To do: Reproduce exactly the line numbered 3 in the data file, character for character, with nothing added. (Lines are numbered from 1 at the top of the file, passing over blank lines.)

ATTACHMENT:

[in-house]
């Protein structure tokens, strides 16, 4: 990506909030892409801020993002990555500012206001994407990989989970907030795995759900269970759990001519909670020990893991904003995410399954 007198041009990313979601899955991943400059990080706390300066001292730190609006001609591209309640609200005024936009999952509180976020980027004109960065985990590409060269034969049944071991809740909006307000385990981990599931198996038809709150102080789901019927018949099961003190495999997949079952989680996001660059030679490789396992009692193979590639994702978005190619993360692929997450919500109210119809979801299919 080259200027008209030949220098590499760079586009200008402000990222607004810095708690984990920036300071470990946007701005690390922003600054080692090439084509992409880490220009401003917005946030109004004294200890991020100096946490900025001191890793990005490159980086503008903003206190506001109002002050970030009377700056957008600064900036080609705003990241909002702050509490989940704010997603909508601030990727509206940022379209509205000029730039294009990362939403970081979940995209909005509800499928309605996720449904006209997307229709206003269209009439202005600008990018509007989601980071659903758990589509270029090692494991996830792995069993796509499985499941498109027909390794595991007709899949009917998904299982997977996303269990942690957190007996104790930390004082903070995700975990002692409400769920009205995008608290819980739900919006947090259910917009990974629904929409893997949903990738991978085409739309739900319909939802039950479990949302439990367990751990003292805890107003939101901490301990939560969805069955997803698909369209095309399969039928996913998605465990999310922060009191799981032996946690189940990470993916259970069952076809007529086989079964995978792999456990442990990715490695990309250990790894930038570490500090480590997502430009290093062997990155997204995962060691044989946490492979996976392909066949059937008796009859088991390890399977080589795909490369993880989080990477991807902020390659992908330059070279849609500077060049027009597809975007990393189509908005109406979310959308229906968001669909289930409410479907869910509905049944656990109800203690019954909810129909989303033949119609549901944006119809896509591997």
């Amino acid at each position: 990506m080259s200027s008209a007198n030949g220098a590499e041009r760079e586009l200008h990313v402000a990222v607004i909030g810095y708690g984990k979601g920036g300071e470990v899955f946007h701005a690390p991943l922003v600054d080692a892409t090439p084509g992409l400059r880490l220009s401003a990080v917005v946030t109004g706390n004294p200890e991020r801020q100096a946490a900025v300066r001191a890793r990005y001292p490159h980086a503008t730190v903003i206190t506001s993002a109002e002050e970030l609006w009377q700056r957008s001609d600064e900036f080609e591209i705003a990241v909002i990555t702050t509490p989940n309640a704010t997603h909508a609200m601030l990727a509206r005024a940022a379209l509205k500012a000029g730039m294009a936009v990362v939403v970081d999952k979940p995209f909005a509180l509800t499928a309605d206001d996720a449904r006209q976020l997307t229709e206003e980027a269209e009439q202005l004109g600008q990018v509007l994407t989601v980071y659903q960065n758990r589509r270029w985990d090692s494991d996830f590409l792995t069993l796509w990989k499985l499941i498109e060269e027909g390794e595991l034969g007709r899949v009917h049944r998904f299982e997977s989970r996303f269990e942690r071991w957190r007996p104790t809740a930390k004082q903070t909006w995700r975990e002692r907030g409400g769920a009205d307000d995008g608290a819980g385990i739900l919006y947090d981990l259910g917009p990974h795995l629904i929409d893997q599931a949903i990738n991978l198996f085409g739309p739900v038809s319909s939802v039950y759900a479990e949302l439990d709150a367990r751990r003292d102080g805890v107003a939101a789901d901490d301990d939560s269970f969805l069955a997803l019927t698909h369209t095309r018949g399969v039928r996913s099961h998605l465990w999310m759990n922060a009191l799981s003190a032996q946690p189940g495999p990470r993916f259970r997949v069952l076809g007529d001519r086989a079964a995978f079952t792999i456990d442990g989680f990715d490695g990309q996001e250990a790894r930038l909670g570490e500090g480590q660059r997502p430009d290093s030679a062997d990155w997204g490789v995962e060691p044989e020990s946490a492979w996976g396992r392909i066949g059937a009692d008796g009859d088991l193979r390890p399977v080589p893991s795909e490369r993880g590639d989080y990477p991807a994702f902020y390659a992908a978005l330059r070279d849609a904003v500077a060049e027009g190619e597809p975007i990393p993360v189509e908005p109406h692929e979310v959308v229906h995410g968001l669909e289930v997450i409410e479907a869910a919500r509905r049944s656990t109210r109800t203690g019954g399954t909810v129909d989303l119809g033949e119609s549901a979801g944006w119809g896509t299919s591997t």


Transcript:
């Amino acid at each position: 990506m080259s200027s008209a007198n030949g220098a590499e041009r760079e586009l200008h990313v402000a990222v607004i909030g810095y708690g984990k979601g920036g300071e470990v899955f946007h701005a690390p991943l922003v600054d080692a892409t090439p084509g992409l400059r880490l220009s401003a990080v917005v946030t109004g706390n004294p200890e991020r801020q100096a946490a900025v300066r001191a890793r990005y001292p490159h980086a503008t730190v903003i206190t506001s993002a109002e002050e970030l609006w009377q700056r957008s001609d600064e900036f080609e591209i705003a990241v909002i990555t702050t509490p989940n309640a704010t997603h909508a609200m601030l990727a509206r005024a940022a379209l509205k500012a000029g730039m294009a936009v990362v939403v970081d999952k979940p995209f909005a509180l509800t499928a309605d206001d996720a449904r006209q976020l997307t229709e206003e980027a269209e009439q202005l004109g600008q990018v509007l994407t989601v980071y659903q960065n758990r589509r270029w985990d090692s494991d996830f590409l792995t069993l796509w990989k499985l499941i498109e060269e027909g390794e595991l034969g007709r899949v009917h049944r998904f299982e997977s989970r996303f269990e942690r071991w957190r007996p104790t809740a930390k004082q903070t909006w995700r975990e002692r907030g409400g769920a009205d307000d995008g608290a819980g385990i739900l919006y947090d981990l259910g917009p990974h795995l629904i929409d893997q599931a949903i990738n991978l198996f085409g739309p739900v038809s319909s939802v039950y759900a479990e949302l439990d709150a367990r751990r003292d102080g805890v107003a939101a789901d901490d301990d939560s269970f969805l069955a997803l019927t698909h369209t095309r018949g399969v039928r996913s099961h998605l465990w999310m759990n922060a009191l799981s003190a032996q946690p189940g495999p990470r993916f259970r997949v069952l076809g007529d001519r086989a079964a995978f079952t792999i456990d442990g989680f990715d490695g990309q996001e250990a790894r930038l909670g570490e500090g480590q660059r997502p430009d290093s030679a062997d990155w997204g490789v995962e060691p044989e020990s946490a492979w996976g396992r392909i066949g059937a009692d008796g009859d088991l193979r390890p399977v080589p893991s795909e490369r993880g590639d989080y990477p991807a994702f902020y390659a992908a978005l330059r070279d849609a904003v500077a060049e027009g190619e597809p975007i990393p993360v189509e908005p109406h692929e979310v959308v229906h995410g968001l669909e289930v997450i409410e479907a869910a919500r509905r049944s656990t109210r109800t203690g019954g399954t909810v129909d989303l119809g033949e119609s549901a979801g944006w119809g896509t299919s591997t």